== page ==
Joel On Software

Let’s cut to the chase: if you’ve read and enjoyed any of Joel Spolsky’s ramblings on the web you’ll like this book. Skip the rest of this review and just go buy it.

For the benefit of those that have not heard of him, who is this Joel chap and what is the book and his normal prose about? The “About the Author” section describes him as an industry veteran that writes an “anti-Dilbert manifesto” on his website. I can’t think of a better description, which is why I have shamelessly copied it rather than finding my own phrase…

He writes about software development at every level from bashing out code right through to strategy and he applies the same degree of pragmatism, common-sense and humour to every subject he covers.

The book is split into four sections and an appendix. In the first he talks about “the practise of programming,” which is the low level stuff. He starts with choosing a programming language (or, at least, why it’s probably not as important as you might think), moves on to the now almost classic “Joel Test” (Google it if you’re in any doubt how influential it has become), moves onto functional specs, schedules and the like.

Section two is all about managing developers. Personally, I think this is the part that he really excels at. Indeed, the best bits of the other sections are actually about the higher level stuff. One of the highlights is about what he calls “leaky abstractions,” basically that clever things that try to hide their underlying details tend to fall down in unpredictable ways. Ever got confused about the way a string class works in C++? This is the chapter for you!

The penultimate section is a random collection of articles, including his thoughts on the 80/20 myth, various business models and open source. I particularly like the piece on getting things done when you have no authority to do anything officially. Most books assume that you just need to learn what the right thing to do is, so it’s refreshing to find a book that deals in Real Life!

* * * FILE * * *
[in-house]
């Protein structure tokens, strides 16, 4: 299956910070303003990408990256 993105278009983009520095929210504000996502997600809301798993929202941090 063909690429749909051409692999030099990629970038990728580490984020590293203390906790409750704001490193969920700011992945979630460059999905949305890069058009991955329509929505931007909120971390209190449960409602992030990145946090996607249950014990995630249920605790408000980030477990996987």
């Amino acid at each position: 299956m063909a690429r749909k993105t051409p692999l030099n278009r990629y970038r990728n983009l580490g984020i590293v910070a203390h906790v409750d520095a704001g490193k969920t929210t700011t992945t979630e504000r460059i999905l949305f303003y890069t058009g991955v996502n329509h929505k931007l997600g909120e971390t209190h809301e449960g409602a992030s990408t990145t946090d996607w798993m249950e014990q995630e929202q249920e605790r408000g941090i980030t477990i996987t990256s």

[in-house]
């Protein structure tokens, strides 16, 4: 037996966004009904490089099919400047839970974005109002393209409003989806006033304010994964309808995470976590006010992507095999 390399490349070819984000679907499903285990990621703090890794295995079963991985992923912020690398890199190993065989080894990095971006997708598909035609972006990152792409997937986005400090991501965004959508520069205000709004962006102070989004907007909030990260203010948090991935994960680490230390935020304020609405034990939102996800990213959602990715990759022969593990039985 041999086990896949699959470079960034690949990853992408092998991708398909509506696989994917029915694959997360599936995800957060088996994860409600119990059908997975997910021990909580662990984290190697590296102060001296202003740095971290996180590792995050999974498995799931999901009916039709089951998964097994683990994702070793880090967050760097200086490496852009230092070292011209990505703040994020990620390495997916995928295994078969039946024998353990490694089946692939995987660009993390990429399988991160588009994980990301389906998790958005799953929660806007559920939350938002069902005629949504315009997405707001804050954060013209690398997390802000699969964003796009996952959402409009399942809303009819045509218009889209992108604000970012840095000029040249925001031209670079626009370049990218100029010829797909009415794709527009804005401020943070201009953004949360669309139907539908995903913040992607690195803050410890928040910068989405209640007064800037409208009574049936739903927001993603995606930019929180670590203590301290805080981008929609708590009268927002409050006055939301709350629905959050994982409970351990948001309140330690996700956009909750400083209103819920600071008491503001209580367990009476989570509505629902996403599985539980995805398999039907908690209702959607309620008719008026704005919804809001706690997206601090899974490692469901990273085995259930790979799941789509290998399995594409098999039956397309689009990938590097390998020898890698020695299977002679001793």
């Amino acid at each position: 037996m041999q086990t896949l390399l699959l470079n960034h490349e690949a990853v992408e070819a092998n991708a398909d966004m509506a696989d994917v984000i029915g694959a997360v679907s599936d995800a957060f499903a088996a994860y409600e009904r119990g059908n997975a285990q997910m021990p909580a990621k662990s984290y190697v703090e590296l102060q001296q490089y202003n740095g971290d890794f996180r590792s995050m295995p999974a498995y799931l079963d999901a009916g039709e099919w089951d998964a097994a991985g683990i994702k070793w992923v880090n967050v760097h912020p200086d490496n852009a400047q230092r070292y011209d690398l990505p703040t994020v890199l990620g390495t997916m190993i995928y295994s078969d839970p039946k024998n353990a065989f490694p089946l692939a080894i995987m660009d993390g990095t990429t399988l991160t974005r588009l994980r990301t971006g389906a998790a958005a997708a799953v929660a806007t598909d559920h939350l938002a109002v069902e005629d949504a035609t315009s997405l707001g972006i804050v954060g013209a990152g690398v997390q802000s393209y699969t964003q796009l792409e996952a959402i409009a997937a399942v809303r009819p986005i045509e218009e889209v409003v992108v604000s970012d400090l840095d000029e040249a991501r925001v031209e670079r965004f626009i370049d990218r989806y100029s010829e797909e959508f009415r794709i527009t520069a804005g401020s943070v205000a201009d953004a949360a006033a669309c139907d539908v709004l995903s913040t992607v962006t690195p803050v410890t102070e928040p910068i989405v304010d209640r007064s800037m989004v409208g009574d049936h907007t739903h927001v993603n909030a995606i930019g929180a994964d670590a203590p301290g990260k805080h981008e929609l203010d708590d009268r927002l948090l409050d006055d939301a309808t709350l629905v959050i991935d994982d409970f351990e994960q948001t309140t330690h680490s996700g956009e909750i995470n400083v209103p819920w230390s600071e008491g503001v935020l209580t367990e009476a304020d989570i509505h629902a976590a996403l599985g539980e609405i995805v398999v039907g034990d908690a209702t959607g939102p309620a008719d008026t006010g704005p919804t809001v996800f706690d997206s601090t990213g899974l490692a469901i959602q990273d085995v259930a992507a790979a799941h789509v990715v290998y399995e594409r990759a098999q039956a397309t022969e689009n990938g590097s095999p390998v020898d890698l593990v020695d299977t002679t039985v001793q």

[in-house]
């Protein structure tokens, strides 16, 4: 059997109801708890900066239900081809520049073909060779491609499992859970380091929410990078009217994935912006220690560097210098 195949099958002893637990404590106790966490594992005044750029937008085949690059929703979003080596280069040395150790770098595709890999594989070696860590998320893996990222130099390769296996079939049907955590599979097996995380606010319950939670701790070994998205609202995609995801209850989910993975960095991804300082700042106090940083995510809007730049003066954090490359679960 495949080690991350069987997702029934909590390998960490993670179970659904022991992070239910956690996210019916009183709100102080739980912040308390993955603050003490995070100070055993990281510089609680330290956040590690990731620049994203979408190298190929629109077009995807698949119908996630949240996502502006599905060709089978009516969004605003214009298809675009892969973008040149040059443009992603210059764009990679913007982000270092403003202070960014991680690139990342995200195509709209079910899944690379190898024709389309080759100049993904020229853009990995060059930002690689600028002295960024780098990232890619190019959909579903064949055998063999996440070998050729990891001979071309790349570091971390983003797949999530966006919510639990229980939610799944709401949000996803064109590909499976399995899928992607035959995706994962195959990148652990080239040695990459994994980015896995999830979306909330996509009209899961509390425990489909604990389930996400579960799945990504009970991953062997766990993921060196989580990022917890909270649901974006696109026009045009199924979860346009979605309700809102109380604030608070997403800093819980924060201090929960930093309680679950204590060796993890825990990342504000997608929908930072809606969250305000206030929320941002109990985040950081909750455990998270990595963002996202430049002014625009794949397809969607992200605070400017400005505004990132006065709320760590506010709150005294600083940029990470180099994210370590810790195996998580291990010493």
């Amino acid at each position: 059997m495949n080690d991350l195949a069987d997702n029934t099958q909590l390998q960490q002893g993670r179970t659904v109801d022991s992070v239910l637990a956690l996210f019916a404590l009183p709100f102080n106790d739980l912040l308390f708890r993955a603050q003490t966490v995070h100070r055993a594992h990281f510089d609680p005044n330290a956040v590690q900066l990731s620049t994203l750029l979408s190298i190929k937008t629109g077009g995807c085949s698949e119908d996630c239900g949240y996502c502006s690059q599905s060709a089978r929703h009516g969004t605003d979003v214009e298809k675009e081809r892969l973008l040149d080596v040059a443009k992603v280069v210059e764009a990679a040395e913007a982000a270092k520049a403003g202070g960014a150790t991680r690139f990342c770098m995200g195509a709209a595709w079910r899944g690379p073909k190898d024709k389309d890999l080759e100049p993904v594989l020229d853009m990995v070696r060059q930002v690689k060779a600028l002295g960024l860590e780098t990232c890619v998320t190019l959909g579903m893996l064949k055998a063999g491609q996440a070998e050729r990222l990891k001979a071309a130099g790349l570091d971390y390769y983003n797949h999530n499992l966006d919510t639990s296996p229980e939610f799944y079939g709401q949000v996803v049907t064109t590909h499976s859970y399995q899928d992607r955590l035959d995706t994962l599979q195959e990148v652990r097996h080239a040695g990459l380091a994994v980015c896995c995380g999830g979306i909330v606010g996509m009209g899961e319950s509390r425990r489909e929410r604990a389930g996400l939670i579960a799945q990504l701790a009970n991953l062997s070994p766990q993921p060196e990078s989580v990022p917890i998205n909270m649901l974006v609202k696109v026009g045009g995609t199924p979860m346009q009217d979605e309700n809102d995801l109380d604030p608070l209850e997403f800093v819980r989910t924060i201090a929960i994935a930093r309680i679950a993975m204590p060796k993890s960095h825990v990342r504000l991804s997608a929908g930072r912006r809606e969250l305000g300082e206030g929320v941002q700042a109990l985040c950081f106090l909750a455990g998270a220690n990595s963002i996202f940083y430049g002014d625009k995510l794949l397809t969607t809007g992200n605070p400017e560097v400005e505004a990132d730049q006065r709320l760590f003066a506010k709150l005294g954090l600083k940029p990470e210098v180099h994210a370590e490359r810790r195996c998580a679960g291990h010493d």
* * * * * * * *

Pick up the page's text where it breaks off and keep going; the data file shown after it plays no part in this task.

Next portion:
The final section is less relevant to someone like myself with a Unix background (and interest). There are three pieces on Microsoft’s .NET architecture. Nevertheless, I did read them and thought that he had some interesting things to say.

There is also an appendix, which is a “best of” collection of questions from the “Ask Joel” section on his website. This is perhaps the weakest section in the book and, although entertaining, most of the good advice in this section has already been expressed more clearly in earlier sections.

You can probably see by that I was impressed. It was an easy book to read — something that a lot of technical writers forget about — and even when I disagreed with certain things I could at least see where he was coming from.

The facts

Author: Joel Spolsky

Cost: $24.99

ISBN: 1-59059-389-8.

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